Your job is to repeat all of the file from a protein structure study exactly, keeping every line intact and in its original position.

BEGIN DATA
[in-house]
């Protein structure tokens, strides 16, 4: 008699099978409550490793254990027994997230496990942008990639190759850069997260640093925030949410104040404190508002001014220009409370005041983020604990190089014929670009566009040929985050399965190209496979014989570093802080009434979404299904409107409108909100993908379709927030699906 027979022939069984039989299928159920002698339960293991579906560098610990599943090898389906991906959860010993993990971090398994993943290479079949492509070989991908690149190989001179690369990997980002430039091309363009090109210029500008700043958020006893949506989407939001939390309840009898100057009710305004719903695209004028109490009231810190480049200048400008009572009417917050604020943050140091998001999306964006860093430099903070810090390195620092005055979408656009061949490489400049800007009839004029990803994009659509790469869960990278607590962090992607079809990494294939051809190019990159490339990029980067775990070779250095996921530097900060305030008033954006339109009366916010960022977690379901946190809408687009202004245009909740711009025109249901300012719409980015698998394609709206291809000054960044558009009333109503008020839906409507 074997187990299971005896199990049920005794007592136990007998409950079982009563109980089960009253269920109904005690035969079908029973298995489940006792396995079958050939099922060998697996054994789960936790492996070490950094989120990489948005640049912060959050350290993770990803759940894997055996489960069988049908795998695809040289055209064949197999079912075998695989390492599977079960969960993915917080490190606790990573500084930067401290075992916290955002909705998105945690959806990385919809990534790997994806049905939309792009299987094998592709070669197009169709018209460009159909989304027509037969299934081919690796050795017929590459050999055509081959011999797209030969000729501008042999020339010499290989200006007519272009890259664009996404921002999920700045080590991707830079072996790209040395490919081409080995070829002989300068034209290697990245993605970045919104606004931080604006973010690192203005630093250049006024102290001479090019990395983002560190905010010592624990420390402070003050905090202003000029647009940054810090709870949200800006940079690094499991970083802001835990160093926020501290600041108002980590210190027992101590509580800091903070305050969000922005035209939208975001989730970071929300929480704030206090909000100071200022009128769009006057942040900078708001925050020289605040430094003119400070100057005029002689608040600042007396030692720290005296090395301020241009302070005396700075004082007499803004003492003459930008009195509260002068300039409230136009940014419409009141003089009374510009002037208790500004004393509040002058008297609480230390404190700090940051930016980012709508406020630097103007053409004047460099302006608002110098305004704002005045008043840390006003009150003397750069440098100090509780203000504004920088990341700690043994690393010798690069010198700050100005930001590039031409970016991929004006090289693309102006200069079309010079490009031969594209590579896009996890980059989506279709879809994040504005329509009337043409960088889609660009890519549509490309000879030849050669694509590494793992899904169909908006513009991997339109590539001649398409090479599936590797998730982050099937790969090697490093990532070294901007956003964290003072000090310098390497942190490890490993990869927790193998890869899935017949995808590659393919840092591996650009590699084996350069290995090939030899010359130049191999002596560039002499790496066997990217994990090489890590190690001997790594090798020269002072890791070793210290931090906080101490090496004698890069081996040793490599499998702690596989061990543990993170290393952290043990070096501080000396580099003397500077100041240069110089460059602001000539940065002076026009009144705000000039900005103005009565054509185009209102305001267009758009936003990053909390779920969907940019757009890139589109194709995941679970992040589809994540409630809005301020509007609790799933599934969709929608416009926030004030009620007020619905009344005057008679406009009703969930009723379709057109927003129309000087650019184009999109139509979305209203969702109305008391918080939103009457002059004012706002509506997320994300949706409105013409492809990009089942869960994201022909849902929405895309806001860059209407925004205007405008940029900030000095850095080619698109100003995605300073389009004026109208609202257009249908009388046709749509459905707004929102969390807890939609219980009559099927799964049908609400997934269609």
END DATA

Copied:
[in-house]
């Protein structure tokens, strides 16, 4: 008699099978409550490793254990027994997230496990942008990639190759850069997260640093925030949410104040404190508002001014220009409370005041983020604990190089014929670009566009040929985050399965190209496979014989570093802080009434979404299904409107409108909100993908379709927030699906 027979022939069984039989299928159920002698339960293991579906560098610990599943090898389906991906959860010993993990971090398994993943290479079949492509070989991908690149190989001179690369990997980002430039091309363009090109210029500008700043958020006893949506989407939001939390309840009898100057009710305004719903695209004028109490009231810190480049200048400008009572009417917050604020943050140091998001999306964006860093430099903070810090390195620092005055979408656009061949490489400049800007009839004029990803994009659509790469869960990278607590962090992607079809990494294939051809190019990159490339990029980067775990070779250095996921530097900060305030008033954006339109009366916010960022977690379901946190809408687009202004245009909740711009025109249901300012719409980015698998394609709206291809000054960044558009009333109503008020839906409507 074997187990299971005896199990049920005794007592136990007998409950079982009563109980089960009253269920109904005690035969079908029973298995489940006792396995079958050939099922060998697996054994789960936790492996070490950094989120990489948005640049912060959050350290993770990803759940894997055996489960069988049908795998695809040289055209064949197999079912075998695989390492599977079960969960993915917080490190606790990573500084930067401290075992916290955002909705998105945690959806990385919809990534790997994806049905939309792009299987094998592709070669197009169709018209460009159909989304027509037969299934081919690796050795017929590459050999055509081959011999797209030969000729501008042999020339010499290989200006007519272009890259664009996404921002999920700045080590991707830079072996790209040395490919081409080995070829002989300068034209290697990245993605970045919104606004931080604006973010690192203005630093250049006024102290001479090019990395983002560190905010010592624990420390402070003050905090202003000029647009940054810090709870949200800006940079690094499991970083802001835990160093926020501290600041108002980590210190027992101590509580800091903070305050969000922005035209939208975001989730970071929300929480704030206090909000100071200022009128769009006057942040900078708001925050020289605040430094003119400070100057005029002689608040600042007396030692720290005296090395301020241009302070005396700075004082007499803004003492003459930008009195509260002068300039409230136009940014419409009141003089009374510009002037208790500004004393509040002058008297609480230390404190700090940051930016980012709508406020630097103007053409004047460099302006608002110098305004704002005045008043840390006003009150003397750069440098100090509780203000504004920088990341700690043994690393010798690069010198700050100005930001590039031409970016991929004006090289693309102006200069079309010079490009031969594209590579896009996890980059989506279709879809994040504005329509009337043409960088889609660009890519549509490309000879030849050669694509590494793992899904169909908006513009991997339109590539001649398409090479599936590797998730982050099937790969090697490093990532070294901007956003964290003072000090310098390497942190490890490993990869927790193998890869899935017949995808590659393919840092591996650009590699084996350069290995090939030899010359130049191999002596560039002499790496066997990217994990090489890590190690001997790594090798020269002072890791070793210290931090906080101490090496004698890069081996040793490599499998702690596989061990543990993170290393952290043990070096501080000396580099003397500077100041240069110089460059602001000539940065002076026009009144705000000039900005103005009565054509185009209102305001267009758009936003990053909390779920969907940019757009890139589109194709995941679970992040589809994540409630809005301020509007609790799933599934969709929608416009926030004030009620007020619905009344005057008679406009009703969930009723379709057109927003129309000087650019184009999109139509979305209203969702109305008391918080939103009457002059004012706002509506997320994300949706409105013409492809990009089942869960994201022909849902929405895309806001860059209407925004205007405008940029900030000095850095080619698109100003995605300073389009004026109208609202257009249908009388046709749509459905707004929102969390807890939609219980009559099927799964049908609400997934269609």